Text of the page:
Lifting the veil on conflict, culture and politics
On the Afghanistan-Pakistan border : cutting off the nose to spite the face
Pakistan’s defence minister has threatened to move forces away from the Afghan border, where they are deployed to fight al Qaeda and the Taliban, if the United States cuts off aid to the cash-strapped country. Ahmed Mukhtar’s logic is that Pakistan is essentially fighting America’s war on the Afghan border, and if it is going to put the squeeze on its frontline partner, then it will respond by not doing America’s bidding.
But apart from the issue of whether Pakistan can really stand up to the United States is the question of whether Islamabad can afford to pull back from the Afghan border for its own sake. This is no longer the porous border where movement of insurgents is confined to members of the Afghan Taliban travelling across to launch attacks on foreign forces in their country. Over the past few weeks, the traffic has moved in the reverse direction, with militants crossing over from Afghanistan to attack Pakistani security posts, Pakistani officials say. These are not armed men sneaking across in twos and threes , but large groups of up to 600 men armed with rocket launchers and grenades flagrantly crossing the mountainous border to attack security forces and civilians in Pakistan. (It also stands Pakistan’s strategy of seeking strategic depth versus India on its head; now the rear itself has become a threat.)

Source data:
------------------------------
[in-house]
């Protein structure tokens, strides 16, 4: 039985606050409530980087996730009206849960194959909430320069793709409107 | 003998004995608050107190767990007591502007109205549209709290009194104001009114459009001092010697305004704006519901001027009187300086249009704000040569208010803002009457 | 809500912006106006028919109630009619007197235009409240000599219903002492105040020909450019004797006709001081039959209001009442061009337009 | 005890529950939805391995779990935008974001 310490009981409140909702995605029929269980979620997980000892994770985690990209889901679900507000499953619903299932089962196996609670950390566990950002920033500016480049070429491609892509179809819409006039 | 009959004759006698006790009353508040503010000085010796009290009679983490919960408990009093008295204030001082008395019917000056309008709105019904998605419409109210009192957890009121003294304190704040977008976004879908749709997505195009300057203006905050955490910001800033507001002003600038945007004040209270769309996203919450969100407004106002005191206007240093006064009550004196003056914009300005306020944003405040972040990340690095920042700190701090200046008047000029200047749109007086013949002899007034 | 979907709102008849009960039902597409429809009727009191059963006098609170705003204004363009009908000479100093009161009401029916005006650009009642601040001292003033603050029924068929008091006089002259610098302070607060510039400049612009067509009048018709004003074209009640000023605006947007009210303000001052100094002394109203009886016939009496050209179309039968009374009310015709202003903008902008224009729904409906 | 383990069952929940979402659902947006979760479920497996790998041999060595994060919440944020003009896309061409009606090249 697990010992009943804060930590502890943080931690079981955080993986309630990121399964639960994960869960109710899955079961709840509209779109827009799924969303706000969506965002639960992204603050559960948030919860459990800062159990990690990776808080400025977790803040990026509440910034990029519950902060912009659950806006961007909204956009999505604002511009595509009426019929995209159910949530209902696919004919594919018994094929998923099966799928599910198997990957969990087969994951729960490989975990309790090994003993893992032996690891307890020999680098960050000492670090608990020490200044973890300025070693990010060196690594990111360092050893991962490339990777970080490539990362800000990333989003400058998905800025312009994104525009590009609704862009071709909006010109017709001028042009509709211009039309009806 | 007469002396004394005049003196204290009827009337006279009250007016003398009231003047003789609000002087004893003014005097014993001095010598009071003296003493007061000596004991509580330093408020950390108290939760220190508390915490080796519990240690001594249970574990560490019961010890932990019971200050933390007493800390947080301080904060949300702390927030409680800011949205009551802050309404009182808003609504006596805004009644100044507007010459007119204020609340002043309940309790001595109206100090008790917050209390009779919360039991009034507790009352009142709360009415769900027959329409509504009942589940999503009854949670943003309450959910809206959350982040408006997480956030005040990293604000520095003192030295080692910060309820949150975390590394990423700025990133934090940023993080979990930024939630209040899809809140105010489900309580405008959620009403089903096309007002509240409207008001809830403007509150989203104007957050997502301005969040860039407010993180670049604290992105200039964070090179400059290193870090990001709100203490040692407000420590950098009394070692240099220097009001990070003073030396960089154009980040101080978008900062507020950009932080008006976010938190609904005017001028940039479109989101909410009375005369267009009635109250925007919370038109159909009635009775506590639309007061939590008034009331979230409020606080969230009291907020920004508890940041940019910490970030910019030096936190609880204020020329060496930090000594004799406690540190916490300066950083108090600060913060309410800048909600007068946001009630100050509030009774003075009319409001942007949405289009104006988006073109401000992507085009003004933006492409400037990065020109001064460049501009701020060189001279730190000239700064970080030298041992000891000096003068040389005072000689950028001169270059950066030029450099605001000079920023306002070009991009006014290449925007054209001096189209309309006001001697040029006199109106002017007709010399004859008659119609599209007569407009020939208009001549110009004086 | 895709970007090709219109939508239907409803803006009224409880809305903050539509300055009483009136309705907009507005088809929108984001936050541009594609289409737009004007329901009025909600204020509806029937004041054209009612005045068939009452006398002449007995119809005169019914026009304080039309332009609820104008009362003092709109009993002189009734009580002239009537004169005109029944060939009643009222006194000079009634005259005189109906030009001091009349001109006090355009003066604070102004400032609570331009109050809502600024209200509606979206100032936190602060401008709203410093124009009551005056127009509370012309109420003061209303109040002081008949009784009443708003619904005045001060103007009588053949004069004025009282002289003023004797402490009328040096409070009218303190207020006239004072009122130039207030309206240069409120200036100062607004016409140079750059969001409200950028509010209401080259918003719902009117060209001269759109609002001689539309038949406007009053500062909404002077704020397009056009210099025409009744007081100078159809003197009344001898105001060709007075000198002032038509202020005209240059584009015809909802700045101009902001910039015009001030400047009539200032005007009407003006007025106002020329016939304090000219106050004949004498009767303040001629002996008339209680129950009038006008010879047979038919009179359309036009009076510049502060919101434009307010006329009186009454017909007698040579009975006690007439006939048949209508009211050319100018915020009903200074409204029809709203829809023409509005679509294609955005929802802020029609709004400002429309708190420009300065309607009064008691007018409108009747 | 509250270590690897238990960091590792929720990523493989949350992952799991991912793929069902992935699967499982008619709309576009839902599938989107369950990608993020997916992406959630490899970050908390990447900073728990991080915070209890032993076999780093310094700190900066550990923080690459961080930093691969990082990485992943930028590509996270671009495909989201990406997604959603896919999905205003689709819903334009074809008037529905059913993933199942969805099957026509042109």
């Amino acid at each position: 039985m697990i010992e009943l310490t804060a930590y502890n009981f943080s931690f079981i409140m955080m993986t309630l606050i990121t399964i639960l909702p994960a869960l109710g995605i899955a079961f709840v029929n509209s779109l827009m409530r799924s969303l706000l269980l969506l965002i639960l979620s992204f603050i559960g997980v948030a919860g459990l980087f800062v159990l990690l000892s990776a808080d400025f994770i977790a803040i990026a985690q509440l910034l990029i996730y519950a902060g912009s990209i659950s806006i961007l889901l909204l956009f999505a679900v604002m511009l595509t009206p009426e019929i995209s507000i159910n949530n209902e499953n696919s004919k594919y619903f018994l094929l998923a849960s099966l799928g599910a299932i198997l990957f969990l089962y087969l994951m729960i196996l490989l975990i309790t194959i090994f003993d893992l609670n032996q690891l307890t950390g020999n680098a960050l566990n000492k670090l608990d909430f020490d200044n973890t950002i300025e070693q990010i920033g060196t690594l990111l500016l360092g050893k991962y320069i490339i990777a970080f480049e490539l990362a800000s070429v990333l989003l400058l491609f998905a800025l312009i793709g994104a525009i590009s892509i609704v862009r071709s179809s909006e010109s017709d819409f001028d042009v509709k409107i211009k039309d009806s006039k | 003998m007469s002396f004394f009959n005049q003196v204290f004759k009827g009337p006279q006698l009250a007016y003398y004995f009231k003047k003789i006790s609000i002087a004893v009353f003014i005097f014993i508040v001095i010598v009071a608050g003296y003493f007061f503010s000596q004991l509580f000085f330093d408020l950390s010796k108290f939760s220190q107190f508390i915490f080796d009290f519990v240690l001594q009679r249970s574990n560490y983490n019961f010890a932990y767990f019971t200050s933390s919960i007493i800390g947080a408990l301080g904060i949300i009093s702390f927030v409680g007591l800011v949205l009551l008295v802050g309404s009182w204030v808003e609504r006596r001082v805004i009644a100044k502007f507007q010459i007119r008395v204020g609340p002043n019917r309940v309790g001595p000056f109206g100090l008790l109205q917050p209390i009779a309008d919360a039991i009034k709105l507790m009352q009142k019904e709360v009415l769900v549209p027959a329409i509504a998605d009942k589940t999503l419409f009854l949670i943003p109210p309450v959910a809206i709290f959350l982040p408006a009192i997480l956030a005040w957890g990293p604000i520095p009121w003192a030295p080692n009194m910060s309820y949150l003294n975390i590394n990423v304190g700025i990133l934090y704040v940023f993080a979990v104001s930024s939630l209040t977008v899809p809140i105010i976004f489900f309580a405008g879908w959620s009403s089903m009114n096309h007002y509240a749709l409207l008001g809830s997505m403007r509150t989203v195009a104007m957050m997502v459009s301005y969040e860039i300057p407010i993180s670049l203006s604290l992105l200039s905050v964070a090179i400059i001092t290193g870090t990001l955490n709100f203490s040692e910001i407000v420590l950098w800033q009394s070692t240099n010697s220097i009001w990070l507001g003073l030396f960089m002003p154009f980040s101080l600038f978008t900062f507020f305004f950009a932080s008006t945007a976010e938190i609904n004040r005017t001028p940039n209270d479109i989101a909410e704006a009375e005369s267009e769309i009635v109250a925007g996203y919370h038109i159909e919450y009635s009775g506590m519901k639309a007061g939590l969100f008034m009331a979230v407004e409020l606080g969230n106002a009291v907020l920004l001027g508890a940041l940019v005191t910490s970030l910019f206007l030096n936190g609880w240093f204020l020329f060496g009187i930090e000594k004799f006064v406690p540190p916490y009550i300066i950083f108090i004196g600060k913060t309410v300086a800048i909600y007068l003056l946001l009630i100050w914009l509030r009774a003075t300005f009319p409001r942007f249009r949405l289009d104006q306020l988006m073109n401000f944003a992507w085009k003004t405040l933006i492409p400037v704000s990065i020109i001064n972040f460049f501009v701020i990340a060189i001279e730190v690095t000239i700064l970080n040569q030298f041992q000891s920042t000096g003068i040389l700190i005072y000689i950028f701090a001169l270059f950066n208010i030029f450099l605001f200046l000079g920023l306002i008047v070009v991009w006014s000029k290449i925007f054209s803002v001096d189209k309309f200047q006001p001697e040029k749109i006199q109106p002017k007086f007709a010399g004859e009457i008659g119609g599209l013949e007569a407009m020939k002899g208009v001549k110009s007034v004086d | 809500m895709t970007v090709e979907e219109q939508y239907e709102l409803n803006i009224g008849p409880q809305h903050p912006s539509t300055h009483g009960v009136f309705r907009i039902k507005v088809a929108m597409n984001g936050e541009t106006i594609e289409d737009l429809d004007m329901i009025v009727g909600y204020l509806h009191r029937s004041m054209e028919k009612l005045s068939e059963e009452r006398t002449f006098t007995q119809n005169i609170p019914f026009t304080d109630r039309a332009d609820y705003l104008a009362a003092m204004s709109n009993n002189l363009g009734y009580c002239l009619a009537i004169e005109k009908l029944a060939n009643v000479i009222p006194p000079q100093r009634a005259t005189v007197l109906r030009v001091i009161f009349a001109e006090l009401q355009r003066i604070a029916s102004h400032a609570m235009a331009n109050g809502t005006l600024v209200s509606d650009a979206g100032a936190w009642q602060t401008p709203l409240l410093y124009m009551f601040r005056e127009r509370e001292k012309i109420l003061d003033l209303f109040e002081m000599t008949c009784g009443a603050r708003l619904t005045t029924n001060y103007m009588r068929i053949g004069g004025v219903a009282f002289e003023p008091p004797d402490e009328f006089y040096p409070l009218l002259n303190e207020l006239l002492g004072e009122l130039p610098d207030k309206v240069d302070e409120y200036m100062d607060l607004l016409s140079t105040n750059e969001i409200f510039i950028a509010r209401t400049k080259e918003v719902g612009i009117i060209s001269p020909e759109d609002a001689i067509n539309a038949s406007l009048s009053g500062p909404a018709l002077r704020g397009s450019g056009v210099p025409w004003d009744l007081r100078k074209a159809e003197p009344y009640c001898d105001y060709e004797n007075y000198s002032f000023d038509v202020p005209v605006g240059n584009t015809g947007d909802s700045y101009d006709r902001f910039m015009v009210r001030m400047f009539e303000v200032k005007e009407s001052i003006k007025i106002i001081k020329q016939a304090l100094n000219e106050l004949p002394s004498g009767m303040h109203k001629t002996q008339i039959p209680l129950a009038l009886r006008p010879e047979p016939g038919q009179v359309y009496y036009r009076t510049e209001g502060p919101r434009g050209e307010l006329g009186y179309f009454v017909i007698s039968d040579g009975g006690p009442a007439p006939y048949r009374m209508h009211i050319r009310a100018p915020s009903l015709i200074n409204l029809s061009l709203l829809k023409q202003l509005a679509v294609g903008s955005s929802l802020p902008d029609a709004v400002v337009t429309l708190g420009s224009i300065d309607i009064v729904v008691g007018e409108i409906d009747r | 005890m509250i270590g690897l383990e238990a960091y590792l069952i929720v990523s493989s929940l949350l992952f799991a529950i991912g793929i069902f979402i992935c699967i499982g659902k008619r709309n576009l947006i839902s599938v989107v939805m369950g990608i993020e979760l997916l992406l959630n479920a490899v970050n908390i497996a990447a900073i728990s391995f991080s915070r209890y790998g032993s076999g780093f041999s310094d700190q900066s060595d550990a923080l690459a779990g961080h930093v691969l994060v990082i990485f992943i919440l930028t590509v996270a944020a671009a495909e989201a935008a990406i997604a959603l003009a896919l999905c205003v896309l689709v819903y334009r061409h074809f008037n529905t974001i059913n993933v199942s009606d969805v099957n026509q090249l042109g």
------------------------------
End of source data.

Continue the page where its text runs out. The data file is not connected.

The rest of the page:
It is not very clear who these raiders are – which adds to the anxiety - but one obvious guess is that they could be members of the Pakistan Taliban who have come under pressure in their mountain redoubts in Pakistan’s Federally Administered Tribal Areas (FATA) from the military and may have found sanctuary just over the border in eastern Afghanistan. The umbrella organisation is sworn to fighting the Pakistani state and is mainly behind the wave of suicide bombings in the country over the past three years, stepping up the momentum even more after Osama bin Laden’s killing, with an audacious attack on a naval base in the southern city of Karachi.
Indeed, the Pakistani military’s offensives have been focused on crushing the Tehrik-e-Taliban, and it is inconceivable that they would thin out on the Afghan border which is where the threat is coming from, at the moment.
There is another, equally worrying challenge. What if the U.S.-led NATO forces were to cross the border in “hot pursuit” of insurgents? It’s not entirely impossible : in May NATO helicopters , pursuing insurgents, were reported to have crossed into North Waziristan which followed another raid back in October in which two Pakistani soldiers were accidentally shot. Two years earlier, in September 2008, American commandos carried out a raid in Pakistan’s tribal areas and killed several people suspected of being insurgents. The attack led to outrage among Pakistan’s leaders — and warnings not to do it again.
With ties testing new lows each week, and America’s impatience with the militants growing, the chances of greater aggression on the border have only increased. For Pakistan to pull out from the troubled frontier at this point seems like a self-defeating goal, more than anything else.